Covering political parties equally

INFORMATION and media permanent secretary Amos Malupenga says it will never be possible to have equal coverage of political parties.

He says what should be pushed for is fair and not equal coverage because political parties have different stature.

“In reality, we know we only had two political candidates, so to insist on giving equal coverage is not practical or feasible,” says Malupenga. “If today you have a headline in Times, Daily Mail or The Mast quoting HH [Hakainde Hichilema] of UPND then the next day all the presidential candidates must be given headlines, this is not practical because some sources issue juicy quotes while some might not even understand issues. So how do you put them on the same scale?”

Amos is raising an interesting issue.

While this may sound insulting to some politicians, it is true that political parties in Zambia are not on the same scale. No matter how much some may overate themselves, they definitely are budding political parties. We nevertheless are not saying that they should not be covered, that their statements, declarations must never be used as headline stories.

Like Amos is arguing, what is crucial – be it during elections or ordinary times – is that the media must strive always for fair coverage of all stakeholders. It is political parties, civil society organisations, ordinary citizens, corporate entities, the Church, and other stakeholders who are newsmakers and not the news media. Equally it must be understood that space in the news media is provide on account of issues/subject. What people might consider a small political party can raise a significant national issue that requires amplified coverage. That’s how it works.

Indeed, it’s almost not feasible to give equal coverage to all political parties during an election. And we saw it during the August 12 presidential and general elections. No matter how much we tried, not every presidential candidate out of the 16 provided good enough material to justify a main headline in the newspaper! This is not to say they are not newsmakers. But we must state here too that the PF regime made it practically impossible for all the opposition presidential candidates to mobilise and canvass for votes. How then were they supposed to be covered? How was equal or fair coverage going to be achieved? For even space on public media was a preserve of the PF. PF monopolised public media and got even the lion’s share of online platforms including advertisement.

But it is crucial for the media to be impartial in coverage – very critical – at all times.

Although our Constitution provides for freedom of expression, common sense demands that we face reality. Indeed, competition in the just-ended elections tilted heavily – primarily – between the PF and the UPND. And this scenario was confirmed by the outcome of the elections results.

But this won’t be the case going forward. Others will occupy, for instance, the position the PF held prior to the elections. Just as another political party will have to occupy the position vacated by the UPND in the opposition ranks. Equally, other parties that contested the polls may become serious forces going forward. And this is how the world goes – it always evolves with mixed fortunes.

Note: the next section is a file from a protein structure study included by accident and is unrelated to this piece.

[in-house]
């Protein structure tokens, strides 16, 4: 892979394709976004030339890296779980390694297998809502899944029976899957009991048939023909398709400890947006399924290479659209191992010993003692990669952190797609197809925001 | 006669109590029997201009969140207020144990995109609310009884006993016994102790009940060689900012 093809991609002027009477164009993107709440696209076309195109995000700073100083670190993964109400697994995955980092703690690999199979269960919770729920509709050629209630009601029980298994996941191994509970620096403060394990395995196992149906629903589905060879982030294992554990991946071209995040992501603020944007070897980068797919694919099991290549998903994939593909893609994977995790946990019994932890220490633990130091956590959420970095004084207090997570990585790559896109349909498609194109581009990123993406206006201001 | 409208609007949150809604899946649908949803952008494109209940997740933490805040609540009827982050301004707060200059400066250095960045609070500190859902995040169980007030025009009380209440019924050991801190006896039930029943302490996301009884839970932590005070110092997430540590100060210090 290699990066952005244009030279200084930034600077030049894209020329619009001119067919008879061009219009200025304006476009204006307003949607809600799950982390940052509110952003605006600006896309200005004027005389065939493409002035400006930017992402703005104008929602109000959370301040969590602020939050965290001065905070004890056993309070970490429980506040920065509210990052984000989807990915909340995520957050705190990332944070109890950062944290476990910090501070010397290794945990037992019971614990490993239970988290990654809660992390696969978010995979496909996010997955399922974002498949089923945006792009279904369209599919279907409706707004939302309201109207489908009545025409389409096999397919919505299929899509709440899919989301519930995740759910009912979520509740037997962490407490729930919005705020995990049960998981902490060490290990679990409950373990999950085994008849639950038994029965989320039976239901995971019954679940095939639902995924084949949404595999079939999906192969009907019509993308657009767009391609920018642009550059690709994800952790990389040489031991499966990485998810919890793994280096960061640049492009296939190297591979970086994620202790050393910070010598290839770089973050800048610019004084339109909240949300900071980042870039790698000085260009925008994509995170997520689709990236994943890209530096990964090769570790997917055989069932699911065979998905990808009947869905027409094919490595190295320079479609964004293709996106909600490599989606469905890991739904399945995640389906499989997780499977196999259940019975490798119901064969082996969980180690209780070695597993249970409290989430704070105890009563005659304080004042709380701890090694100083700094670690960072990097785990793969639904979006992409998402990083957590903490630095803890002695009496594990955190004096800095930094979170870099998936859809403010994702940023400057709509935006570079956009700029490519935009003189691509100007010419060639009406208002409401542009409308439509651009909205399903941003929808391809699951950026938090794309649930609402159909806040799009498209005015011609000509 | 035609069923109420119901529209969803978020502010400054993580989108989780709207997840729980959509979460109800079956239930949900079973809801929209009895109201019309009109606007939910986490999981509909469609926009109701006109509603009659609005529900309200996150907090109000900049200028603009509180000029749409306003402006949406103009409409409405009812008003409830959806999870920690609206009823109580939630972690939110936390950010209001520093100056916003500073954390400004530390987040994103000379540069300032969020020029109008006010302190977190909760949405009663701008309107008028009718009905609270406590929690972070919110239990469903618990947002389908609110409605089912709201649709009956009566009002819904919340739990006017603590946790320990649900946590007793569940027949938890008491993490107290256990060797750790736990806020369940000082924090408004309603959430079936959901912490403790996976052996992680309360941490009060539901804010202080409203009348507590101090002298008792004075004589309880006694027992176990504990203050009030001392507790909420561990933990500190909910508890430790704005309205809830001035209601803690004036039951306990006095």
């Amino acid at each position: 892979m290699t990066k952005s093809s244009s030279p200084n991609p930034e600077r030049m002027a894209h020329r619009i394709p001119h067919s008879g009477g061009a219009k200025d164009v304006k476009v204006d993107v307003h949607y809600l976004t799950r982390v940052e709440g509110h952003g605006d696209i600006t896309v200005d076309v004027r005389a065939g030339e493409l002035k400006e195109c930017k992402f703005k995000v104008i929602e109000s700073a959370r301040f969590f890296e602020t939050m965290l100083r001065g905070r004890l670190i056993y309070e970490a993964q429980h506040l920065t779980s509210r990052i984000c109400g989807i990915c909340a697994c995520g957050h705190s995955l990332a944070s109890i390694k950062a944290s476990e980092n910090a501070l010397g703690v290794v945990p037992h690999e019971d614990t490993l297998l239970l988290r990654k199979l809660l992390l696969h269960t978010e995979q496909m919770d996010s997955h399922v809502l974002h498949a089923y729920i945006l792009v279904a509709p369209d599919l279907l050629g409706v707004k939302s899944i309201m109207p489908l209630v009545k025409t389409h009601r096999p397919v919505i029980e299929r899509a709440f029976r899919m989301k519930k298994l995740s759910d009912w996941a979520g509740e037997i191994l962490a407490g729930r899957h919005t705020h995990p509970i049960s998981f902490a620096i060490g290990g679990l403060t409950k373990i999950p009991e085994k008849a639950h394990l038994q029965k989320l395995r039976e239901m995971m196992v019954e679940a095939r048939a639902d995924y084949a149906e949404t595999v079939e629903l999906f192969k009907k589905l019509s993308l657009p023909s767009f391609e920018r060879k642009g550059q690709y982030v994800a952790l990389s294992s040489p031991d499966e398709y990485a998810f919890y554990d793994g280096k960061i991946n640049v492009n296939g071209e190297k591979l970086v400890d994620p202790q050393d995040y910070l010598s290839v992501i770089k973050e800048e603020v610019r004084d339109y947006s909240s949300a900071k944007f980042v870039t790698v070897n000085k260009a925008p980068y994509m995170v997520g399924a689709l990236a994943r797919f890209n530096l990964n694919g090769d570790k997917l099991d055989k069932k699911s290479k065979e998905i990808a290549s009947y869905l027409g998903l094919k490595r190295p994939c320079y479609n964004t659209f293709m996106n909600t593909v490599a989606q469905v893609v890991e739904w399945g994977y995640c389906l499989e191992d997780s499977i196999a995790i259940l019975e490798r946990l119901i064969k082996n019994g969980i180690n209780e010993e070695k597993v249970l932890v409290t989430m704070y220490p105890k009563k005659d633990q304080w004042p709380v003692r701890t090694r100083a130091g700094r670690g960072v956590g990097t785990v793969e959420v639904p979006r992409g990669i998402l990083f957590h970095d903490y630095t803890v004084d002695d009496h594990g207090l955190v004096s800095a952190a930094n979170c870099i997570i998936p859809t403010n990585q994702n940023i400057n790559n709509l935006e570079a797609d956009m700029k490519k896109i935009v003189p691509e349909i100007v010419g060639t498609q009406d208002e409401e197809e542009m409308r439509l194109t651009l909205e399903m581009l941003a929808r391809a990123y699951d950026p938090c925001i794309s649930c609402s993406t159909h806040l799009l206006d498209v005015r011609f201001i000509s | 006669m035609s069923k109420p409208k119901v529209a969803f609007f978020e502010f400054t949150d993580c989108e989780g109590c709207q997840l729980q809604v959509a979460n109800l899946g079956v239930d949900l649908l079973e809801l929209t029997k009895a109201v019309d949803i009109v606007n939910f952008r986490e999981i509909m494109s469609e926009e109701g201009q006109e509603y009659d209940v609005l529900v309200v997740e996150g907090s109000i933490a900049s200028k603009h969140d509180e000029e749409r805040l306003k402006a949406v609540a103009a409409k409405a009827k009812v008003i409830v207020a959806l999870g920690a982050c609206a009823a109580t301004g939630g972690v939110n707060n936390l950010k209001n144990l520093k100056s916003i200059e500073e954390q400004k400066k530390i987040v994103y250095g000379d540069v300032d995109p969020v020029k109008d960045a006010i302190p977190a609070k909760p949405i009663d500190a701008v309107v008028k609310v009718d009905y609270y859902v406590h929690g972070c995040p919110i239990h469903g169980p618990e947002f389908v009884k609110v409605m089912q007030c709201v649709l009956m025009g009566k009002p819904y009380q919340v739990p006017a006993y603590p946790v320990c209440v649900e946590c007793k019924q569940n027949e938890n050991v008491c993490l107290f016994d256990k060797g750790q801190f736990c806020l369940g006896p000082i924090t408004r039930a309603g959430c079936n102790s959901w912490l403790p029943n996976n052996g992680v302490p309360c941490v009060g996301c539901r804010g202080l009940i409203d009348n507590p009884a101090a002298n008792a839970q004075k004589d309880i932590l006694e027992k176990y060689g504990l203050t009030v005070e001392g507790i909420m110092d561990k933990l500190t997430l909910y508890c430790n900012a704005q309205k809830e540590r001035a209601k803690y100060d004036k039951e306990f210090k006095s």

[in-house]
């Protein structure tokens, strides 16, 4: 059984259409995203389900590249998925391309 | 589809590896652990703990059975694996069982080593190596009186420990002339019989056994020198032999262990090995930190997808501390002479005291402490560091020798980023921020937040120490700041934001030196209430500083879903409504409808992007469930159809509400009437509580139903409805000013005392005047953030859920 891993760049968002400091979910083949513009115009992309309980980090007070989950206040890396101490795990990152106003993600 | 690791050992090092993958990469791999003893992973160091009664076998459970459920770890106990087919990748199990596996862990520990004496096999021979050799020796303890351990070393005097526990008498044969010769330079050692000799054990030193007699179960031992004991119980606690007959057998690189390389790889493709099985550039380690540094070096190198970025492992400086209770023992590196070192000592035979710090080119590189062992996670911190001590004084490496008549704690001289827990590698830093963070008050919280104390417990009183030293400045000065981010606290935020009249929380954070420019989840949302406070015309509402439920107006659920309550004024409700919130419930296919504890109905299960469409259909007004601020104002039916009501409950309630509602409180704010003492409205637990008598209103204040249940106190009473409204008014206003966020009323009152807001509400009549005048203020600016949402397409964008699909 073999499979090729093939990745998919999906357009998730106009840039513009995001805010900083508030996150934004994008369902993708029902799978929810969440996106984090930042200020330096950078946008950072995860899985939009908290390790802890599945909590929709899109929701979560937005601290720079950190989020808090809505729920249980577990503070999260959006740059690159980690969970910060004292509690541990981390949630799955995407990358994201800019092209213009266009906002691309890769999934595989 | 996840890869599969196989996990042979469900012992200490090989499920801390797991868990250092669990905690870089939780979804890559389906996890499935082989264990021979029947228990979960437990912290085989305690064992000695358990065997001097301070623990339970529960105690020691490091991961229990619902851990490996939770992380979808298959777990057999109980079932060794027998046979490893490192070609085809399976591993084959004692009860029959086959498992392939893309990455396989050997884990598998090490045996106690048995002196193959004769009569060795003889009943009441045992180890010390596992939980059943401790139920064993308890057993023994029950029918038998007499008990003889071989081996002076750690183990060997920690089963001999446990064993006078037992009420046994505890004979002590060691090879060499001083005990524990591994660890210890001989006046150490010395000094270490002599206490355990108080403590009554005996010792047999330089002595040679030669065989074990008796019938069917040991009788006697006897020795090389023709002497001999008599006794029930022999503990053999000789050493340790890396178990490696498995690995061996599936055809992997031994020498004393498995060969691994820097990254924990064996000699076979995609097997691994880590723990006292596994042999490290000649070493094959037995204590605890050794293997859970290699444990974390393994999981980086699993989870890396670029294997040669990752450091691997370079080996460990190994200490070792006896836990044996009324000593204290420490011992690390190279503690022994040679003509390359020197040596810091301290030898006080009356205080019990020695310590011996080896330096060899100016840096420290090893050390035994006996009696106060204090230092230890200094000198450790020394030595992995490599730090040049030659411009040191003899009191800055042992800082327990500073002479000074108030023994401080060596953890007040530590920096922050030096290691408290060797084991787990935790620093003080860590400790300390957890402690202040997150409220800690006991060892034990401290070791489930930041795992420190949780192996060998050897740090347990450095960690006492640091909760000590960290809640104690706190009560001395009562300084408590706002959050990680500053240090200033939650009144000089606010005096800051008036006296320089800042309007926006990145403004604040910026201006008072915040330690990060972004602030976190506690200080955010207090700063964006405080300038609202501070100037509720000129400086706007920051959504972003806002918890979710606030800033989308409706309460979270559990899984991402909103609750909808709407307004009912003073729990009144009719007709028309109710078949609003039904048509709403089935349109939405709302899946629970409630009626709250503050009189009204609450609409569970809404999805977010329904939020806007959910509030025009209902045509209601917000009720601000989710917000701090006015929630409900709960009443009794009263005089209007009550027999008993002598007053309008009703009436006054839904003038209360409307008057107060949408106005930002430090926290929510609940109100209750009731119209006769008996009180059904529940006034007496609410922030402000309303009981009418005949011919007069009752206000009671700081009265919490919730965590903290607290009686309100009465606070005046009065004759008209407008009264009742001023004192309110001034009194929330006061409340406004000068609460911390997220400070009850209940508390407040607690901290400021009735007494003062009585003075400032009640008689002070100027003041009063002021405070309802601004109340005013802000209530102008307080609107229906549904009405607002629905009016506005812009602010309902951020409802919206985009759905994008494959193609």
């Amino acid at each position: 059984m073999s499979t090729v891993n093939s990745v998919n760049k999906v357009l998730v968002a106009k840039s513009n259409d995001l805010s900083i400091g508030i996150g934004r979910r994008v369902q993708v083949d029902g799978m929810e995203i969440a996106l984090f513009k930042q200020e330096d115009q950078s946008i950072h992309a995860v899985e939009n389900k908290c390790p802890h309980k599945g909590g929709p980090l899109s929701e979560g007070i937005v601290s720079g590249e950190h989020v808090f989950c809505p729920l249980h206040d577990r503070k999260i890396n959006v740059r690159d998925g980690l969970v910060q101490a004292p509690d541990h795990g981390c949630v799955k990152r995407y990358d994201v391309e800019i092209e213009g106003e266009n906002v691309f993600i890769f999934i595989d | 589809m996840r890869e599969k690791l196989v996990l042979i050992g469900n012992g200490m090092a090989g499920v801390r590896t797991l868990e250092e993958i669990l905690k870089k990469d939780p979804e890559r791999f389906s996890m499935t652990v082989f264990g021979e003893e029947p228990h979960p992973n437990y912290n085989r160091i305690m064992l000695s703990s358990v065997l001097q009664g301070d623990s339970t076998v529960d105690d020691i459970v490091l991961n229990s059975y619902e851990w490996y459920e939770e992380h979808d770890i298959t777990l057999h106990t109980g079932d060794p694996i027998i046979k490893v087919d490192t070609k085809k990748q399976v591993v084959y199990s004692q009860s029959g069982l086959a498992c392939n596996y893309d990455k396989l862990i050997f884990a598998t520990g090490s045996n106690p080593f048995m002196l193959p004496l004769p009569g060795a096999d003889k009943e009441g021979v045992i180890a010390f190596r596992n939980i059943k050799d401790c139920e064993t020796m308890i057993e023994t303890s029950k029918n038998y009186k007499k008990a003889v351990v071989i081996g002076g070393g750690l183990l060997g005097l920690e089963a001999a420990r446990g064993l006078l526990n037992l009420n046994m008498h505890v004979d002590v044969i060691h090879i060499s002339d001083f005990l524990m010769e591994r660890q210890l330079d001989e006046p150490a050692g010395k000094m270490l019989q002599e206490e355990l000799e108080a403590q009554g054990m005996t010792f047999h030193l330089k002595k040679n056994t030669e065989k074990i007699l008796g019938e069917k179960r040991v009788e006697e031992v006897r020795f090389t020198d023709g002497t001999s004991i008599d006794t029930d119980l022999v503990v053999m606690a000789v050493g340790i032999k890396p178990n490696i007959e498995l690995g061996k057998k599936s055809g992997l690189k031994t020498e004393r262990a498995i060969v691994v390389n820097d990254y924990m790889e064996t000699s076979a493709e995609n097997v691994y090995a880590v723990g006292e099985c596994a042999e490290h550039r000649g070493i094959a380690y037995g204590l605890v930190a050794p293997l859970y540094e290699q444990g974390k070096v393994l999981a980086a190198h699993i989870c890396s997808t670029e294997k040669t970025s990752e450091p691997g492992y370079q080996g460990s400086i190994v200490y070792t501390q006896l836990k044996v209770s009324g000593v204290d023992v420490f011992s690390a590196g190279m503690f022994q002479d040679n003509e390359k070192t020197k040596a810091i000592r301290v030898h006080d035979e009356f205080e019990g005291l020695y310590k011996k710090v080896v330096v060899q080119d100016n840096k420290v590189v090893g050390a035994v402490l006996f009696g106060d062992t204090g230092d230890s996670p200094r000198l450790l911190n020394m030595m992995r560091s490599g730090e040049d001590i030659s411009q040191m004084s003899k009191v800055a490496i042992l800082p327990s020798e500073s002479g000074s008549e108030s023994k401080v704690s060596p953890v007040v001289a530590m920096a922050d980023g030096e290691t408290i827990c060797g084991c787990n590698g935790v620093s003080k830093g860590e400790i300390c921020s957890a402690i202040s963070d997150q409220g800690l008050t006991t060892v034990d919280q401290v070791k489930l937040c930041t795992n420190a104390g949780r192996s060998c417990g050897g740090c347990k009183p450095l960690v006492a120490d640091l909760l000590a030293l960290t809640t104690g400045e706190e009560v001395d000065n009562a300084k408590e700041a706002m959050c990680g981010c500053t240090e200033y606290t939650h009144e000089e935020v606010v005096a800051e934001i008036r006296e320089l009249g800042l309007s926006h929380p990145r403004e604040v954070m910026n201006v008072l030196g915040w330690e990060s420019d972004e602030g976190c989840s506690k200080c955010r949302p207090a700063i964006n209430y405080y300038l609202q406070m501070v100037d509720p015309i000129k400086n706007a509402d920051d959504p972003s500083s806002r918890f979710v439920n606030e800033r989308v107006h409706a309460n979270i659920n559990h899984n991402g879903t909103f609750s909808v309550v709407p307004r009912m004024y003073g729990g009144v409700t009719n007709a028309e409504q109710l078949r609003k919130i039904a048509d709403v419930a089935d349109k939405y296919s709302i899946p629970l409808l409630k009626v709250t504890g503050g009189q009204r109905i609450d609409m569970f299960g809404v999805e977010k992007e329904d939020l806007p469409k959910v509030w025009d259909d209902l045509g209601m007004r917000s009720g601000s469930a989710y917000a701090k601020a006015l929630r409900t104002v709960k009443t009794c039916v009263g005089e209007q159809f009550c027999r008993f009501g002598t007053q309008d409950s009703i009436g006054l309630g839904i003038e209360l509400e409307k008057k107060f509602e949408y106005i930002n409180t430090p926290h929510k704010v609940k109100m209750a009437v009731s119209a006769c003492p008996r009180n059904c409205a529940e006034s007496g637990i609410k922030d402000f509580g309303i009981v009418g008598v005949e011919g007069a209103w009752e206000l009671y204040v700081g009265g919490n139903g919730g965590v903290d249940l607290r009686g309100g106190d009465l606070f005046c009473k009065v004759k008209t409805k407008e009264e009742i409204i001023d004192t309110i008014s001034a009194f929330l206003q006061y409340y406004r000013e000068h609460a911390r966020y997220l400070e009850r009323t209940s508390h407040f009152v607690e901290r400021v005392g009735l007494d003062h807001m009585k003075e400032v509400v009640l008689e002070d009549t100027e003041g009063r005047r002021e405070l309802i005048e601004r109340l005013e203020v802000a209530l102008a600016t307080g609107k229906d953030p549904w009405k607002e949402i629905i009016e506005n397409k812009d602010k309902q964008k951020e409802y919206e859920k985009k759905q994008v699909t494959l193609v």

As the Electoral Knowledge Network observes, “

The media are essential to democracy, and a democratic election is impossible without media. A free and fair election is not only about the freedom to vote and the knowledge of how to cast a vote, but also about a participatory process where voters engage in public debate and have adequate information about parties, policies, candidates and the election process itself in order to make informed choices. Furthermore, media acts as a crucial watchdog to democratic elections, safeguarding the transparency of the process. Indeed, a democratic election with no media freedom, or stifled media freedom, would be a contradiction. In order to fulfill their roles, the media need to maintain a high level of professionalism, accuracy and impartiality in their coverage. Regulatory frameworks can help ensure high standards. Laws and regulation should guarantee fundamental freedoms essential to democracy, including freedom of information and expression, as well as participation. Meanwhile, provisions such as requiring government media, funded out of public money, to give fair coverage and equitable access to opposition parties, help ensure appropriate media behaviour during elections. The media have traditionally been understood to refer to the printed press as well as radio and television broadcasters. In recent years however, the definition has become broader, encompassing new media including online journalism, and social media. Citizen journalism is widely gaining traction, including in countries where traditional media is either controlled or strictly regulated.”

Among the wise saying about reality in life is this, “In an internet age of carefully crafted images, authenticity seems a thing of the past. There’s no substitute for being real with others or yourself. Being your authentic self can make you happier, build confidence and best of all, save you the trouble of constantly putting on an act.”

And Bruce Lee adds that, “Always be yourself, express yourself, have faith in yourself, do not go out and look for a successful personality and duplicate it.”

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